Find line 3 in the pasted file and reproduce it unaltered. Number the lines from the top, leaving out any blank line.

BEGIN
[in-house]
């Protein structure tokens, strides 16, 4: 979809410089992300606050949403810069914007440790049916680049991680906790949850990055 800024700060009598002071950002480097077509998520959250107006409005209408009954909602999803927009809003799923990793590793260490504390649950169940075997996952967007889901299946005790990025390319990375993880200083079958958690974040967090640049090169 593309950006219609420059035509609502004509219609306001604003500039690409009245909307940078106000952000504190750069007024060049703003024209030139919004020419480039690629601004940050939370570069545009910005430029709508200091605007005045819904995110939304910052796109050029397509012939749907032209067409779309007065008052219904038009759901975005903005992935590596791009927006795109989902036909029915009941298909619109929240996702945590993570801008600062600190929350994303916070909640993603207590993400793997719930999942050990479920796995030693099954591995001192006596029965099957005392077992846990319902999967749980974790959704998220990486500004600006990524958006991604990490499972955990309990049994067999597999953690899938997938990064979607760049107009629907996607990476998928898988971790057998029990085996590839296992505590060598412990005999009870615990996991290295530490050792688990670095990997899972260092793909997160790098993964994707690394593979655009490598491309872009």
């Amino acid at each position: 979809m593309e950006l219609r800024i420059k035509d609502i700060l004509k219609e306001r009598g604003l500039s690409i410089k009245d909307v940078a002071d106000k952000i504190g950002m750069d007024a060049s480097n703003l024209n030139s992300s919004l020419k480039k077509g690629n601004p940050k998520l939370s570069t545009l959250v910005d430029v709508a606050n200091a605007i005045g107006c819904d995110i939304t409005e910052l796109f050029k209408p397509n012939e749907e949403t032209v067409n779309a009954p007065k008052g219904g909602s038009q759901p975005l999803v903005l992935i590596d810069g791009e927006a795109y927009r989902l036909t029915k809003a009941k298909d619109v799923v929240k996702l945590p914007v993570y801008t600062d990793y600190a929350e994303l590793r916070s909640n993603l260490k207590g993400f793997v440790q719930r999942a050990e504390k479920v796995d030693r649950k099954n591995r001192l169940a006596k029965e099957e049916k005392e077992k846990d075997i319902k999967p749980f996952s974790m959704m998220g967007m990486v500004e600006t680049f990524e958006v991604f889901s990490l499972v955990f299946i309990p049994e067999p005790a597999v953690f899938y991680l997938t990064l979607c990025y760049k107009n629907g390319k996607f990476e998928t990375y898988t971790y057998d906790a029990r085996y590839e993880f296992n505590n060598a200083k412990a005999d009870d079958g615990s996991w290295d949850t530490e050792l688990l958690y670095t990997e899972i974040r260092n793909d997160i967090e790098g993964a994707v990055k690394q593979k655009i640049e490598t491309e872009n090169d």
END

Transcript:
């Amino acid at each position: 979809m593309e950006l219609r800024i420059k035509d609502i700060l004509k219609e306001r009598g604003l500039s690409i410089k009245d909307v940078a002071d106000k952000i504190g950002m750069d007024a060049s480097n703003l024209n030139s992300s919004l020419k480039k077509g690629n601004p940050k998520l939370s570069t545009l959250v910005d430029v709508a606050n200091a605007i005045g107006c819904d995110i939304t409005e910052l796109f050029k209408p397509n012939e749907e949403t032209v067409n779309a009954p007065k008052g219904g909602s038009q759901p975005l999803v903005l992935i590596d810069g791009e927006a795109y927009r989902l036909t029915k809003a009941k298909d619109v799923v929240k996702l945590p914007v993570y801008t600062d990793y600190a929350e994303l590793r916070s909640n993603l260490k207590g993400f793997v440790q719930r999942a050990e504390k479920v796995d030693r649950k099954n591995r001192l169940a006596k029965e099957e049916k005392e077992k846990d075997i319902k999967p749980f996952s974790m959704m998220g967007m990486v500004e600006t680049f990524e958006v991604f889901s990490l499972v955990f299946i309990p049994e067999p005790a597999v953690f899938y991680l997938t990064l979607c990025y760049k107009n629907g390319k996607f990476e998928t990375y898988t971790y057998d906790a029990r085996y590839e993880f296992n505590n060598a200083k412990a005999d009870d079958g615990s996991w290295d949850t530490e050792l688990l958690y670095t990997e899972i974040r260092n793909d997160i967090e790098g993964a994707v990055k690394q593979k655009i640049e490598t491309e872009n090169d």